Acalabrutinib in Previously Treated Mantle Cell Lymphoma


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On October 31, 2017, the Bruton’s tyrosine kinase (BTK) inhibitor acalabrutinib (Calquence) was granted accelerated approval for treatment of adult patients with mantle cell lymphoma who have received at least one prior therapy.1,2

Supporting Efficacy Data

Approval was based on objective response rate in a phase II trial in 124 patients who had received at least 1 prior therapy.2 Patients who had received prior treatment with BTK inhibitors were excluded. Treatment consisted of acalabrutinib at 100 mg orally twice daily until disease progression or unacceptable toxicity.

OF NOTE

Acalabrutinib has warnings/precautions for hemorrhage; infections; cytopenias; second primary malignancies, including skin cancers and other carcinomas; as well as atrial fibrillation and atrial flutter.

The median age of patients was 68 years (range = 42–90 years), 80% were male, 74% were white, 93% had an Eastern Cooperative Oncology Group performance status of 0 or 1, the median time since diagnosis was 46.3 months, the median number of prior treatments was 2 (range = 1–5, including prior stem cell transplantation in 18%), the most common prior regimens were CHOP (cyclophosphamide, doxorubicin, vincristine, prednisone)–based (52%) and cytarabine (34%), 37% had at least 1 tumor with the longest diameter ≥ 5 cm, 73% had extranodal involvement including 51% with bone marrow involvement, and the simplified mantle cell lymphoma International Prognostic Index score was intermediate in 44% and high in 17%.

The overall response rate on investigator assessment was 81%, with a complete response in 40% of patients. On an independent review committee assessment, the response rate was 80%, with a complete response in 40%. After 15.2 months of follow-up, the median response duration had not been reached. The median time to best response was 1.9 months.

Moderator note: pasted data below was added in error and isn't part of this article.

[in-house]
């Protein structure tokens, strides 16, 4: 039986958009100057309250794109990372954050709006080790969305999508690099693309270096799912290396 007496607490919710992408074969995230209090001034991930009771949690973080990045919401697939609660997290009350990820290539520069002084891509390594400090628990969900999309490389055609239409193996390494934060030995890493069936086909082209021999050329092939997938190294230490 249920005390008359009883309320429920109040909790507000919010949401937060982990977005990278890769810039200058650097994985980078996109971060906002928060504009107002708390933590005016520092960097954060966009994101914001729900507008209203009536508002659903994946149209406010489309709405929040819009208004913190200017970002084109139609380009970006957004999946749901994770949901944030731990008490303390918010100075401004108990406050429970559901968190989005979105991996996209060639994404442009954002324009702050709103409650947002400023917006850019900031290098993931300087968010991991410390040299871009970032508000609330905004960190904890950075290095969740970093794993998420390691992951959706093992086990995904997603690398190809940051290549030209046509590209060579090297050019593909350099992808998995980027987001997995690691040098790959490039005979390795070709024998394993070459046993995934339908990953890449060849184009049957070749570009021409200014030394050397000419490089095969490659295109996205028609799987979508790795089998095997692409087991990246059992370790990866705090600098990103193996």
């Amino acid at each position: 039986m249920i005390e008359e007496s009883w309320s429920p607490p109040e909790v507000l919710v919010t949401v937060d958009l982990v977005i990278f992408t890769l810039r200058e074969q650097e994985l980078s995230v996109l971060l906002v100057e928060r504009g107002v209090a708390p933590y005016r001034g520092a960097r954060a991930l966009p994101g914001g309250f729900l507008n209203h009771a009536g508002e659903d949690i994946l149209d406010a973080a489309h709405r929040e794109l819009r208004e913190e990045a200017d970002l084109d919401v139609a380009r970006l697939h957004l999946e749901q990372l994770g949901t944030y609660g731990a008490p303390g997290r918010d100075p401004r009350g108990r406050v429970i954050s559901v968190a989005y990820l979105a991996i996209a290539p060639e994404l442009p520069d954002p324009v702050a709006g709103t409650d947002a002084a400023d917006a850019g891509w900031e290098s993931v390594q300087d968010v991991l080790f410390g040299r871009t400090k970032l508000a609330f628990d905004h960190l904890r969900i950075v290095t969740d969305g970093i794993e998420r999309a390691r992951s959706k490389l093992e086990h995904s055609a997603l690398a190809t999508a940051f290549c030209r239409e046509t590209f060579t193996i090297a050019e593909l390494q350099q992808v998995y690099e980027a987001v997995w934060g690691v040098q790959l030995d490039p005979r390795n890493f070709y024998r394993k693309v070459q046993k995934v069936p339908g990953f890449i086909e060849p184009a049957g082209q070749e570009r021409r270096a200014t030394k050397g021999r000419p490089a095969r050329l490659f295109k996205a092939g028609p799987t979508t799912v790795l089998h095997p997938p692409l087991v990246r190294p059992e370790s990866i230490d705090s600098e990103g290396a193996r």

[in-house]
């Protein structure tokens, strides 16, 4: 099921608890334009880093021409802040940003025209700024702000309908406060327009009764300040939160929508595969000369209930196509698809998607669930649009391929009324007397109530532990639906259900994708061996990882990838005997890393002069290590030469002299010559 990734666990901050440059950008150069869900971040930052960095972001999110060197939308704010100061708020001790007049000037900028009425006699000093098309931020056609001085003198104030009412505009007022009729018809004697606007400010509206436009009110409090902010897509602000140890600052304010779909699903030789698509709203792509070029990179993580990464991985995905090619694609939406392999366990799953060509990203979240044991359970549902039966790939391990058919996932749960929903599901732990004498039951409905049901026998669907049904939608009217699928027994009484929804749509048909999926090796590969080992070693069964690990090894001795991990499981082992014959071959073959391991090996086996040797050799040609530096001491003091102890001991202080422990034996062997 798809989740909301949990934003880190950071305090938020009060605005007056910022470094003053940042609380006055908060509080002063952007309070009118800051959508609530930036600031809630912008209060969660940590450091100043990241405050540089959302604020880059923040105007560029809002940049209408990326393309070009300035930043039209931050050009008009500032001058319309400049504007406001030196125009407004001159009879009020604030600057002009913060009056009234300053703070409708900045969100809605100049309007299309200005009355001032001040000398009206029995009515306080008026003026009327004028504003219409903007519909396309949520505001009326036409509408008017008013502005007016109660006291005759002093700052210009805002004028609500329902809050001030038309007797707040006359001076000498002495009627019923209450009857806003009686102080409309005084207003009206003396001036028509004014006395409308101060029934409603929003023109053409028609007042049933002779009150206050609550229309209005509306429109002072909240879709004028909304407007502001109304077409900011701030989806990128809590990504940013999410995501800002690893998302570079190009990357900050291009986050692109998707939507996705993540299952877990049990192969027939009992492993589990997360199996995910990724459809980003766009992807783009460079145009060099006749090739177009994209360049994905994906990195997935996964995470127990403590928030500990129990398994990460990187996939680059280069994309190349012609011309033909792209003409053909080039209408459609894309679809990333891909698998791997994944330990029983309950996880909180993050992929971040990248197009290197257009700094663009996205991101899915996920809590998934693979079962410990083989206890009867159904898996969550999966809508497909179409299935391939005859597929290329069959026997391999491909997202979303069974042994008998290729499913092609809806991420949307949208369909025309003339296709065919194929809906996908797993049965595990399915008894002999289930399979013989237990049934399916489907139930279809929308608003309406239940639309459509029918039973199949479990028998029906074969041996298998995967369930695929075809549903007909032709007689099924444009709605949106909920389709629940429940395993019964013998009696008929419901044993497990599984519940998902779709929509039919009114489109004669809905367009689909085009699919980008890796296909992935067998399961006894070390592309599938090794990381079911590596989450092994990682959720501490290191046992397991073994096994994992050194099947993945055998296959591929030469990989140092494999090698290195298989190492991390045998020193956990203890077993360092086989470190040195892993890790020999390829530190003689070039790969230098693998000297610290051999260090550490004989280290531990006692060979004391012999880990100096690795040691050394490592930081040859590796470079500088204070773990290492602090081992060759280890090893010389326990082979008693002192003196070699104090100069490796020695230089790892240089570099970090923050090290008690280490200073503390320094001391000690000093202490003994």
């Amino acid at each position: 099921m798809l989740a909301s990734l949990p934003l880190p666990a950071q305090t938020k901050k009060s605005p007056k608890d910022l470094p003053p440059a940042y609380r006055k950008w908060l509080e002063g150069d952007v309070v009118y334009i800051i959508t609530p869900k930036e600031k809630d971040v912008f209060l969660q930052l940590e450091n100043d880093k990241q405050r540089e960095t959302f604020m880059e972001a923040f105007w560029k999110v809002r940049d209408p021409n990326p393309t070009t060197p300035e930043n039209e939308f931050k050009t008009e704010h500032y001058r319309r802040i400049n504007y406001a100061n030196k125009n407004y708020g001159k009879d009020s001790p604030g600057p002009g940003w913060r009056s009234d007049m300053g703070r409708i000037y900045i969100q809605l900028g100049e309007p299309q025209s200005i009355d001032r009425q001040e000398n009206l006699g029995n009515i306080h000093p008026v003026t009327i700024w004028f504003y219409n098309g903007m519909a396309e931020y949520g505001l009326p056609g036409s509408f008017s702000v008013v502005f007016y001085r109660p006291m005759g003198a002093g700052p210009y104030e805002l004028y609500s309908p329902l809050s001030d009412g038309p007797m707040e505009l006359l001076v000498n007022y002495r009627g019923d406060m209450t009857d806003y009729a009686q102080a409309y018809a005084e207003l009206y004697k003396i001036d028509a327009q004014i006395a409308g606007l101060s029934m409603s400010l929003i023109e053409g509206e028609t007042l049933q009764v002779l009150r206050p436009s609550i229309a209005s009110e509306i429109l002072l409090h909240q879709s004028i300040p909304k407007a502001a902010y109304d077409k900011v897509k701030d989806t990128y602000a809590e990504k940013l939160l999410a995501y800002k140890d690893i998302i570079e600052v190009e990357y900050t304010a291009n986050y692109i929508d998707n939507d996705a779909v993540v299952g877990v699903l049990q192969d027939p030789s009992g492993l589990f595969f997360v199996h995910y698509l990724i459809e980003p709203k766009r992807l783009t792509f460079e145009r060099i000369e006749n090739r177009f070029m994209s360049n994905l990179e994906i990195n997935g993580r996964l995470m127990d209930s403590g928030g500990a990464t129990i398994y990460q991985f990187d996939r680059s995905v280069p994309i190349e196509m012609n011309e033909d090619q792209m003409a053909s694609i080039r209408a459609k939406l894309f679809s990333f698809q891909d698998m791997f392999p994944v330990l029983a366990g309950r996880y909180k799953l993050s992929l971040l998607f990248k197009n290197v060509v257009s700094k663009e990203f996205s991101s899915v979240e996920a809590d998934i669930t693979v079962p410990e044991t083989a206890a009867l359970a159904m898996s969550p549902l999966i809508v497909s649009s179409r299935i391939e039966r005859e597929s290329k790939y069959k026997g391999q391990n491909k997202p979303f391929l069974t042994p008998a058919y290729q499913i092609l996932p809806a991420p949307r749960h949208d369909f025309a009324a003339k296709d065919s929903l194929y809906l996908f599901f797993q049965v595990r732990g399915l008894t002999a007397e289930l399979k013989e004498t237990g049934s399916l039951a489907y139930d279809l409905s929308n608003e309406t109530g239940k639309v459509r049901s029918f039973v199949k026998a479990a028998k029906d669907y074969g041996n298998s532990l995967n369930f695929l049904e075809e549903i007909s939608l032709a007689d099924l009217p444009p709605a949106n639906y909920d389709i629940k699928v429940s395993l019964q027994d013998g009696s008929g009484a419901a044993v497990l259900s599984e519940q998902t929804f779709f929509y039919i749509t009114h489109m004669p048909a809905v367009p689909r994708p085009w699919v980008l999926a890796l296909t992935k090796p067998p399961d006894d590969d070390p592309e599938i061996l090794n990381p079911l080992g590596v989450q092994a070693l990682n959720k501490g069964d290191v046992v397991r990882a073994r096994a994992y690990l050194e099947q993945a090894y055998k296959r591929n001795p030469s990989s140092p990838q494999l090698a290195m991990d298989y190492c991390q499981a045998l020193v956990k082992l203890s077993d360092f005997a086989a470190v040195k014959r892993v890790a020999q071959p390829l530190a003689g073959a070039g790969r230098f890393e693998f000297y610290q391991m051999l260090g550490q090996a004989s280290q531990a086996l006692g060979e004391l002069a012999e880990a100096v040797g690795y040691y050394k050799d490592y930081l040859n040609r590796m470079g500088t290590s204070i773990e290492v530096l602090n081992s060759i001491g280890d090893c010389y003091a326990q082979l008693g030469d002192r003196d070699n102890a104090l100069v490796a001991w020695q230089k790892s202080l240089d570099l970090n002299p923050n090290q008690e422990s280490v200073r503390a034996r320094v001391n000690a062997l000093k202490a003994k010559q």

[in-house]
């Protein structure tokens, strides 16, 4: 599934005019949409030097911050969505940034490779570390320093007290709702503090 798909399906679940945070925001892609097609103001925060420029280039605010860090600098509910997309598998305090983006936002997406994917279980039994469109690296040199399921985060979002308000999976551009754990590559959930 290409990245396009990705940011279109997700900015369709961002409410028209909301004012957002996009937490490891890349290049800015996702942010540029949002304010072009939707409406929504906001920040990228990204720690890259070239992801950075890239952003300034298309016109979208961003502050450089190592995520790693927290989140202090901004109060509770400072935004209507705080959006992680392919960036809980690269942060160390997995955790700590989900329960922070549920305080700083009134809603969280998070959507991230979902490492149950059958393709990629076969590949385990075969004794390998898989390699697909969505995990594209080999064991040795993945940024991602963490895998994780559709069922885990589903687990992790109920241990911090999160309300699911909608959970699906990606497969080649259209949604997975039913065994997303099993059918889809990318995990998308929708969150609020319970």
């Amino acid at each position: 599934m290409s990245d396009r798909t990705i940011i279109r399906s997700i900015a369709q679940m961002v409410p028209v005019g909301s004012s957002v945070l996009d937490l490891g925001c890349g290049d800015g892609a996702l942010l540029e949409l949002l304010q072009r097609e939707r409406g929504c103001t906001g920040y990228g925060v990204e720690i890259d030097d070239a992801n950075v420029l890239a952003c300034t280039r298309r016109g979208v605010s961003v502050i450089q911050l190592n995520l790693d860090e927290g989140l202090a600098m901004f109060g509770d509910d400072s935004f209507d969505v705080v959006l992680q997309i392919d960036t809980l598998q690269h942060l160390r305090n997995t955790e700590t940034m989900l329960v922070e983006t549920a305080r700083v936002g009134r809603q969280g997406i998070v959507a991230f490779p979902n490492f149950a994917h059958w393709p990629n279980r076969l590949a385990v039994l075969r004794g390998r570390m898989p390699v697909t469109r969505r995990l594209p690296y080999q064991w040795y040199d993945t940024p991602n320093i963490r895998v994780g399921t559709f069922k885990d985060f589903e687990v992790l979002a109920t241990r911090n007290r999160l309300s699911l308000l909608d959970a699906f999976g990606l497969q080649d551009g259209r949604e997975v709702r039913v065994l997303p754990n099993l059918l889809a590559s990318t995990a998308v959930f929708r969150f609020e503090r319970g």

How It Works

Acalabrutinib is a small-molecule inhibitor of BTK. Acalabrutinib and its active metabolite ACP-5862 form a covalent bond with a cysteine residue in the BTK active site, resulting in inhibition of BTK enzymatic activity. BTK is a signaling molecule of the B-cell antigen receptor (BCR) and cytokine receptor pathways. In B cells, BTK signaling results in activation of pathways necessary for B-cell proliferation, trafficking, chemotaxis, and adhesion. In preclinical studies, acalabrutinib inhibited BTK-mediated activation of downstream signaling proteins CD86 and CD69 and inhibited malignant B-cell proliferation and survival.

How It Is Used

The recommended dose of acalabrutinib is 100 mg orally approximately every 12 hours until disease progression or unacceptable toxicity.

Recommended dose modifications for grade ≥ 3 nonhematologic toxicities, grade 3 thrombocytopenia with bleeding, and grade 4 thrombocytopenia or grade 4 neutropenia lasting > 7 days are as follows: treatment should be interrupted until resolution to grade 1 or baseline levels and then resumed at 100 mg twice daily for first and second occurrences and at 100 mg once daily for a third occurrence; treatment should be discontinued for a fourth occurrence.